Contract employees in IT firms are one of the first to be laid off in the event of a crisis such as COVID-19. But it is only temporary, for subcontractor need will only increase once the demand recovers, say experts.
When crisis hits
During the global financial crisis, most companies laid off contract employees and, for a period of time, staffing firms took the biggest hit. “Back in 2008, demand for subcontractors went down by 50 percent,” Ajay Shah, Head – Recruitment, Teamlease Services, pointed out.
As we are dealing with the novel coronavirus pandemic, this is more or less likely to repeat. Currently, most firms are looking to cut down salaries and defer pay hikes. Some of the employees are likely to be put on bench and subcontractors will be relieved to utilise existing resources at the back of projects and to cut costs.
Forum for IT Employees (FITE) has filed a petition in the Maharashtra labour department against IT majors terminating contract employees. A startup in Bengaluru has fired close to 2,000 contract employees recently. This is likely to continue till the pandemic is under control, said staffing executives Moneycontrol spoke to.
Though they did not share the number, subcontractors could account for as high as 15 percent depending on the company's business model.Post-crisis scenario
However, once the market recovers, the executives said, they expect the demand to grow significantly just like in 2008.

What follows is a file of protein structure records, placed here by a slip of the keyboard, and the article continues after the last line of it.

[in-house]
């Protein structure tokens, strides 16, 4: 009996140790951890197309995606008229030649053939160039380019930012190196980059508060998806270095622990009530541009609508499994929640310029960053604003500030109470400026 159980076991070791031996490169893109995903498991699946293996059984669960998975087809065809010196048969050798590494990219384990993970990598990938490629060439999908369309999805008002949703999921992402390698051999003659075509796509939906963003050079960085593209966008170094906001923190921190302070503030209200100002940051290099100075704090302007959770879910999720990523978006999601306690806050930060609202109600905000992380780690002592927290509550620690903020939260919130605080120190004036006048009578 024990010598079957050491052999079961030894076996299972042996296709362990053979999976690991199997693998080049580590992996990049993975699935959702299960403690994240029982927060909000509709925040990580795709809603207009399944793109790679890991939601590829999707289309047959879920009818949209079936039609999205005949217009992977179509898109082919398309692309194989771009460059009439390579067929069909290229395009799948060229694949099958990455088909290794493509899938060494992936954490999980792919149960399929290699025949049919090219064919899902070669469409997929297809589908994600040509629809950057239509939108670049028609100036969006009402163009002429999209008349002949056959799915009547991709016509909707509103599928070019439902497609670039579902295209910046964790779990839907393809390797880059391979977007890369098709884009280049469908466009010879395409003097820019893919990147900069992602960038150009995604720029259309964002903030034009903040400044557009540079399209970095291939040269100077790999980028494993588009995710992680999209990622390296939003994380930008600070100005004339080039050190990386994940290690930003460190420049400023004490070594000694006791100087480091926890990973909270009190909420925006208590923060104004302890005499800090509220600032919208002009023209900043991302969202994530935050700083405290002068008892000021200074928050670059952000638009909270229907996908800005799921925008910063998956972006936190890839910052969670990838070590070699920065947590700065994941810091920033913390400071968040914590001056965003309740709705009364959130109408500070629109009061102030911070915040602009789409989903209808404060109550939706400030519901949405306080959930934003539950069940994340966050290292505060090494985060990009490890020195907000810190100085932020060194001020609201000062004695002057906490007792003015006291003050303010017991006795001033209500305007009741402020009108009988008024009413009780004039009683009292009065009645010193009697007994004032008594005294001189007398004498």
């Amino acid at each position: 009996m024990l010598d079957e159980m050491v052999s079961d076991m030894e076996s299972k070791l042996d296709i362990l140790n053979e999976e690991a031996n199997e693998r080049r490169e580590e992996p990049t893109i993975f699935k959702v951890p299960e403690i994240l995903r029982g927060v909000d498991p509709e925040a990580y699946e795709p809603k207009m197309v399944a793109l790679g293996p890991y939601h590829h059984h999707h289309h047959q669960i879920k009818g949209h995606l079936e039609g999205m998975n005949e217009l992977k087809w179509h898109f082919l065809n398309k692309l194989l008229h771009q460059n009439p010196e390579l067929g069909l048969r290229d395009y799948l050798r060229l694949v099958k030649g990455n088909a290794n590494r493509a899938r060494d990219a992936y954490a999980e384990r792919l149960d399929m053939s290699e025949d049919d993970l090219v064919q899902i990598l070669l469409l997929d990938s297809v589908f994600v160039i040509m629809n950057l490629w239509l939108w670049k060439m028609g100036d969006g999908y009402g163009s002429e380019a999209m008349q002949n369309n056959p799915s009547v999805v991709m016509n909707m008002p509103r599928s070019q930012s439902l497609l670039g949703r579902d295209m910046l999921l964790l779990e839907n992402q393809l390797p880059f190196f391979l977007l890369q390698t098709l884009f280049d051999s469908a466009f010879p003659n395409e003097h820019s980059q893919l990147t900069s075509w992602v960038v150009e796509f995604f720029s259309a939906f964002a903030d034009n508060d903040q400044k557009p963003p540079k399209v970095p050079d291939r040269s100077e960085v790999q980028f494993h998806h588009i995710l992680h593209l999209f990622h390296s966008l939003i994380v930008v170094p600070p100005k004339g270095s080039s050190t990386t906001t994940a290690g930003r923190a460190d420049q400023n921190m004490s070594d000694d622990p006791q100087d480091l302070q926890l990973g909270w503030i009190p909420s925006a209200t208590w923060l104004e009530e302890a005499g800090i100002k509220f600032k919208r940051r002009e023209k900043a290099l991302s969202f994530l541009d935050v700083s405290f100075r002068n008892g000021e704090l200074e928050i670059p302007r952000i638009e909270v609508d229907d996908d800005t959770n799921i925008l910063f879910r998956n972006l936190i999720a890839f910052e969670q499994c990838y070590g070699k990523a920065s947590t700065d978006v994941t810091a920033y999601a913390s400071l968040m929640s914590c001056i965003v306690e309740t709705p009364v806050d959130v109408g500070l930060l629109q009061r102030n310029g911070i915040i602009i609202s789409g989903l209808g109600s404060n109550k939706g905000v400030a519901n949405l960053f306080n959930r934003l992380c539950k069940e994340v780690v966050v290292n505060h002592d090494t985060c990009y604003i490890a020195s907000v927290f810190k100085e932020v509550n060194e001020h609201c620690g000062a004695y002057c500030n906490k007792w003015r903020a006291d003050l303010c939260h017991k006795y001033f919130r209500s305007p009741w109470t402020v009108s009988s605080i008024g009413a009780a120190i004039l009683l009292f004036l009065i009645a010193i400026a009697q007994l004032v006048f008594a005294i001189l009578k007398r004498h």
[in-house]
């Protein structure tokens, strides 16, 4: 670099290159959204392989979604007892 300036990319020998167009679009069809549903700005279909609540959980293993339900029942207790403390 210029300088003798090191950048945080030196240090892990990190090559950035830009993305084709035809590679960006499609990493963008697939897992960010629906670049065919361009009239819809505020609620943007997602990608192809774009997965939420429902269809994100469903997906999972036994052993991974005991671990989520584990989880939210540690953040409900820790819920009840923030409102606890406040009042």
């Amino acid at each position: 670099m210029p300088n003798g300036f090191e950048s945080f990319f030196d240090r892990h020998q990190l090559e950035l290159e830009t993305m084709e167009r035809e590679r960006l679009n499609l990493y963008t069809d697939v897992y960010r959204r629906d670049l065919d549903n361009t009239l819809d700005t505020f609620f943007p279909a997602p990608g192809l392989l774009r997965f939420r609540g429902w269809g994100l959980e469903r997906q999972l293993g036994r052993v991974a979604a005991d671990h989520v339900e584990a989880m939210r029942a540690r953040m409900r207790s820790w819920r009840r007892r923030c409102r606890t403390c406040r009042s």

What the executives say is not far from the truth. For, subcontracting costs in IT firms have grown exponentially since the global financial crisis a decade ago.
Let us take Infosys for instance; the cost of subcontractors increased from Rs 1,166 crore in 2008-09 to Rs 7,646 crore in 2018-19. In the case of Wipro, sub-contracting cost went up from Rs 1,392.6 crore in 2008-09 to Rs 8,922.5 crore in FY19. In both cases, a growth of about 500 percent.
For TCS, India’s largest IT service provider, subcontracting cost in FY09 was Rs 1114.57 crore. The company’s FY19 annual does not specify subcontractor’s cost separately. However, the cost of external consultants almost doubled compared to FY18. The cost stood at Rs 12,256 crore compared to Rs 6,415 crore in FY18.
Obviously, the company revenues too have multiplied in the last decade, growing anywhere between 100 and 300 percent. But as the earlier figures show, not as much the subcontractor costs. Even on a year-on-year basis, the numbers have seen an increase of 15-50 percent in FY19, much higher than the revenue growth, which now stands at 7.7 percent.
“Like 2008, there might be a drop in the meantime, the demand will continue to grow post-COVID-19,” Shah pointed out.
Why would subcontractors be more in demand?
There are several reasons for this. Vikram Ahuja, co-founder, Talent500 by ANSR Consulting, said it is the most risk-free option. For instance, it is easy to ramp down a temp workforce than a
fulltime workforce. Here, you are dealing with just one agency rather than individuals.
Another reason is cost-cutting and better utilisation. Supaul Chanda, a former Teamlease Services Executive, said in an earlier interaction that increasing subcontractors helps companies reduce bench strength and overall spend by 9 percent. He explained that while contract hiring comes at an increased cost, the company saves on other expenses such as hiring, training and maintenance of the bench employees.
The recent shift to work from home has also helped. Going forward, Ahuja explained that the sector will see increased acceptance of remote employees since concerns about security and productivity, which were an impediment, is less of an issue. This would result in top talents as contract employees, unlike now where they are mostly employed in low-end work, he added.